5 Ways to Save for Your Kid's College without a Lot of Money

How to Save for CollegeHow to Save for CollegeBy: Jessica Drew

If you're expecting a baby or have a young child, and have very little extra money, you're not alone. Many young couples have children while they are trying to establish themselves financially.

At the same time, perhaps you or your spouse, close friends or family are suffering from private student loan debt. Many young professionals have variable rate, private student loans that they can barely afford, or cannot afford, to make monthly payments on. You certainly do not want your children to start their professional lives out this way.

Even though you may have very little money, you can start a college fund for your kids with a little planning and a few good ideas, like these:

1. Start early.


The earlier you start, the better. Time is on your side this way. If you begin putting $10 a week away on your child's first birthday, by the time he or she is ready to graduate high school and go to college, you'll have almost a $10,000 nest egg! This strategy will not work nearly as effectively as more years pass. Plus, $10 a week only adds up to about eating out once a month, which you can easily forego.

2. Open a family and friends' college saving account.


Take advantage of all holidays, birthdays and other special occasions. Set up a fund that family and friends can contribute money to in place of a gift. If you have kids and are reading this, then you already know that family and friends will give you way more toys than you could ever want and most will be broken or forgotten about within a month's time. A contribution to a college fund would go much further than the latest and greatest toy ever will.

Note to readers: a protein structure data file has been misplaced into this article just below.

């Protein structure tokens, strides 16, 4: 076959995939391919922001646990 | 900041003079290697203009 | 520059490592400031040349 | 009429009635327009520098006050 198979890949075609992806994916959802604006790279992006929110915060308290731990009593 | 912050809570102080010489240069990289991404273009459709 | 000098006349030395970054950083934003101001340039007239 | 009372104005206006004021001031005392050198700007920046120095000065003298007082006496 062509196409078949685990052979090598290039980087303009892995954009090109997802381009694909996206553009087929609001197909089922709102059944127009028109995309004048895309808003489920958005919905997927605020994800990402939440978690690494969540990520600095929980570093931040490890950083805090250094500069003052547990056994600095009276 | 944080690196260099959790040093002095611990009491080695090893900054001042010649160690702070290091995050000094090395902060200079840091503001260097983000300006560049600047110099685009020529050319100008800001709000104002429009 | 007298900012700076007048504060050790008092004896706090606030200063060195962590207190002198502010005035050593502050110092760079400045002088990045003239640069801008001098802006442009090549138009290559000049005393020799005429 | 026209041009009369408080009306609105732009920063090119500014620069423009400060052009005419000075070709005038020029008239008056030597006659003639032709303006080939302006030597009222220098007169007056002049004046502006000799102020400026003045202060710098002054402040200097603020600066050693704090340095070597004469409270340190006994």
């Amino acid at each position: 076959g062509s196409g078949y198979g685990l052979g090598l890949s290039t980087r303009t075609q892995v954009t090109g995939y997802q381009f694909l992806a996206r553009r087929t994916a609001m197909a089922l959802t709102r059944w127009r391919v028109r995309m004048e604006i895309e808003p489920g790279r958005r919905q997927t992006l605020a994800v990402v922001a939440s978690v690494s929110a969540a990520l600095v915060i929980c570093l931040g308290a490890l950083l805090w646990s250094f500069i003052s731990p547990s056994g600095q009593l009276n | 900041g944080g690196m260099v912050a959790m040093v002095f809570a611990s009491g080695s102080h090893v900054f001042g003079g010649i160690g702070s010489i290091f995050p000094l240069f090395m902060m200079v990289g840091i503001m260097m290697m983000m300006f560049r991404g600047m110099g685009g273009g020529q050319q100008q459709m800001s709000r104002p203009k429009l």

3. Put your money somewhere it will grow and be safe.

Although the stock market can yield high returns, this investment arena is far too risky for your child's college fund. Choose a high interest bearing savings account or better yet a 529 Plan. Each state offers a 529 Plan, and as long as you use the money for educational purposes, you will not be taxed on your college savings. This can add up to thousands of dollars!

4. Get out of debt.

Make a plan to get out of debt yourself by the time your child enters college. This of course includes credit card debt, but also your home loan. Think about how much extra money you'd have every month if you were able to pay off your house by the time your child goes to college. If you have a traditional 30-year mortgage, you could actually pay it off in 18 years just by putting a hundred dollars extra each month or so to the principle amount owed, but only if you start now.

5. Don't touch the college fund.

As tempting as it may be when you need money for that car repair, do everything else possible before tapping into your child's college fund. It's easy to do, but will set you way back in regard to your savings' goals.

Jessica Drew is a freelance writer and editor who blogs about a variety of money making and finance topics such as
private student loans.

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